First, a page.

Saadi Shirazi

Sa'di] (1814-1291 / Iran

Introductory 05

My negligence and backwardness in diligent attendance at the royal court resemble the case of Barzachumihr, whose merits the sages of India were discussing but could at last not reproach him with anything except slowness of speech because he delayed long and his hearers were obliged to wait till he delivered himself of what he had to say. When Barzachumihr heard of this he said: ‘It is better for me to consider what to speak than to repent of what I have spoken.’

A trained orator, old, aged,
First meditates and then speaks.
Do not speak without consideration.
Speak well and if slow what matters it?
Deliberate and then begin to talk.
Say thyself enough before others say enough.
By speech a man is better than a brute
But a beast is better unless thou speakest properly.

How then could I venture to appear in the sight of the grandees of my lord, may his victory be glorious, who are an assembly of pious men and the centre of profound scholars? If I were to be led in the ardour of conversation to speak petulantly, I could produce only a trifling stock-in-trade in the noble presence but glass beads are not worth a barleycorn in the bazar of jewellers, a lamp does not shine in the presence of the sun, and a minaret looks low at the foot of Mount Alvend.

Who lifts up his neck with pretentions,
Foes hasten to him from every side.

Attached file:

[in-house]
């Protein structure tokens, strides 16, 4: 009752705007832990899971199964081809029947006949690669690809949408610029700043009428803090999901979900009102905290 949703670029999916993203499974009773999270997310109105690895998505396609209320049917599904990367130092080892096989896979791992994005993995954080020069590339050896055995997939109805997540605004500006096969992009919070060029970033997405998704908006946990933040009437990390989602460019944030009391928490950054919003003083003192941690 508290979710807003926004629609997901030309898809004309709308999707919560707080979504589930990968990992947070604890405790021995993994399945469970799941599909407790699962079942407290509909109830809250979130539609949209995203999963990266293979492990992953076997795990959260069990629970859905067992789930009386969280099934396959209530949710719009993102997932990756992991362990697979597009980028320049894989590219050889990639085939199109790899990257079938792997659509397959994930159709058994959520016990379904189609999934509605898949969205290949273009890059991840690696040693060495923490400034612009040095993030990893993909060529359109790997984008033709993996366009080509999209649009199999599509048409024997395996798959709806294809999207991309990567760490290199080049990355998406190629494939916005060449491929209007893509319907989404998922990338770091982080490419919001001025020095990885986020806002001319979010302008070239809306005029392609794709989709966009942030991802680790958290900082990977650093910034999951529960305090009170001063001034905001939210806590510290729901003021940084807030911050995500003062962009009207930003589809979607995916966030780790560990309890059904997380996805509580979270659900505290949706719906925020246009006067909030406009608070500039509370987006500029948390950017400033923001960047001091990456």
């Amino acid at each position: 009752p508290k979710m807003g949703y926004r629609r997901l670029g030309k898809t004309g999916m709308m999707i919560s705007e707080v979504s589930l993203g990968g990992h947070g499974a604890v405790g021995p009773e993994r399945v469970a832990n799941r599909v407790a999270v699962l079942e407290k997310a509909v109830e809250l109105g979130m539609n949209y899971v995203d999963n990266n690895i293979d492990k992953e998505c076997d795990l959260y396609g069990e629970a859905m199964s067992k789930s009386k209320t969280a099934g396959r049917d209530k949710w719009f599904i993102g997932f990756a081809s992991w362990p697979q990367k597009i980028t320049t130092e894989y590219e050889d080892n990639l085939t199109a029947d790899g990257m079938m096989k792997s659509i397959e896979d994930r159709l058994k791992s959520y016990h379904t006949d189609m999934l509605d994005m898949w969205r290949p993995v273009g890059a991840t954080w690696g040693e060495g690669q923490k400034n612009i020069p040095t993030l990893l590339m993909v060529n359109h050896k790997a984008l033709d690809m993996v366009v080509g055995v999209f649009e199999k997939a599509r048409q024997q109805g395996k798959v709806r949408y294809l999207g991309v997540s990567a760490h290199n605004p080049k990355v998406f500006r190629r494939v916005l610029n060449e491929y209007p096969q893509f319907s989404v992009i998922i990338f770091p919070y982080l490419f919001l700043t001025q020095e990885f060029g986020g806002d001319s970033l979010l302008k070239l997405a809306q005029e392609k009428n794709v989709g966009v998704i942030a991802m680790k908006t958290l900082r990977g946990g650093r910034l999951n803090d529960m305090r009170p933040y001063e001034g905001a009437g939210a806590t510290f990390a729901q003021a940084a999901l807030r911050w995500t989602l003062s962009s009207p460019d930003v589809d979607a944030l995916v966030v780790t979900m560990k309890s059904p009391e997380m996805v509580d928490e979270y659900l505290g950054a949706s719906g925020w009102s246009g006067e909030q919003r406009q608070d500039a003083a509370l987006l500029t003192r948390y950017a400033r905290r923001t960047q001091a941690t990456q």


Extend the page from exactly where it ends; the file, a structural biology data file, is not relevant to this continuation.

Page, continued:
Sa’di has fallen to be a hermit.
No one came to attack a fallen man.
First deliberation, then speech;
The foundation was laid first, then the wall.

I know bouquet-binding but not in the garden. I sell a sweetheart but not in Canaan. Loqman the philosopher, being asked from whom he had learnt wisdom, replied: ‘From the blind, who do not take a step before trying the place.’ First move about, then stir out.

Try thy virility first, then marry.
Though a cock may be brave in war
He strikes his claws in vain on a brazen falcon.
A cat is a lion in catching mice
But a mouse in combat with a tiger.

But, trusting in the liberal sentiments of the great, who shut their eyes to the faults of their inferiors and abstain from divulging the crimes of humble men, we have in this book recorded, by way of abridgment, some rare events, stories, poetry and accounts about ancient kings, spending a portion of our precious life in the task. This was the reason for composing the book Gulistan; and help is from Allah.

This well-arranged composition will remain for years,
When every atom of our dust is dispersed.
The intention of this design was that it should survive
Because I perceive no stability in my existence,
Unless one day a pious man compassionately
Utters a prayer for the works of dervishes.

The author, having deliberated upon the arrangement of the book, and the adornment of the chapters, deemed it suitable to curtail the diction of this beautiful garden and luxuriant grove and to make it resemble paradise, which also has eight entrances. The abridgment was made to avoid tediousness.

I The Manners of Kings
II On the Morals of Dervishes
III On the Excellence of Content
IV On the Advantages of Silence
V On Love and Youth
VI On Weakness and Old Age
VII On the Effects of Education
VIII On Rules for Conduct in Life

At a period when our time was pleasant
The Hejret was six hundred and fifty-six.
Our intention was advice and we gave it.
We recommended thee to God and departed.
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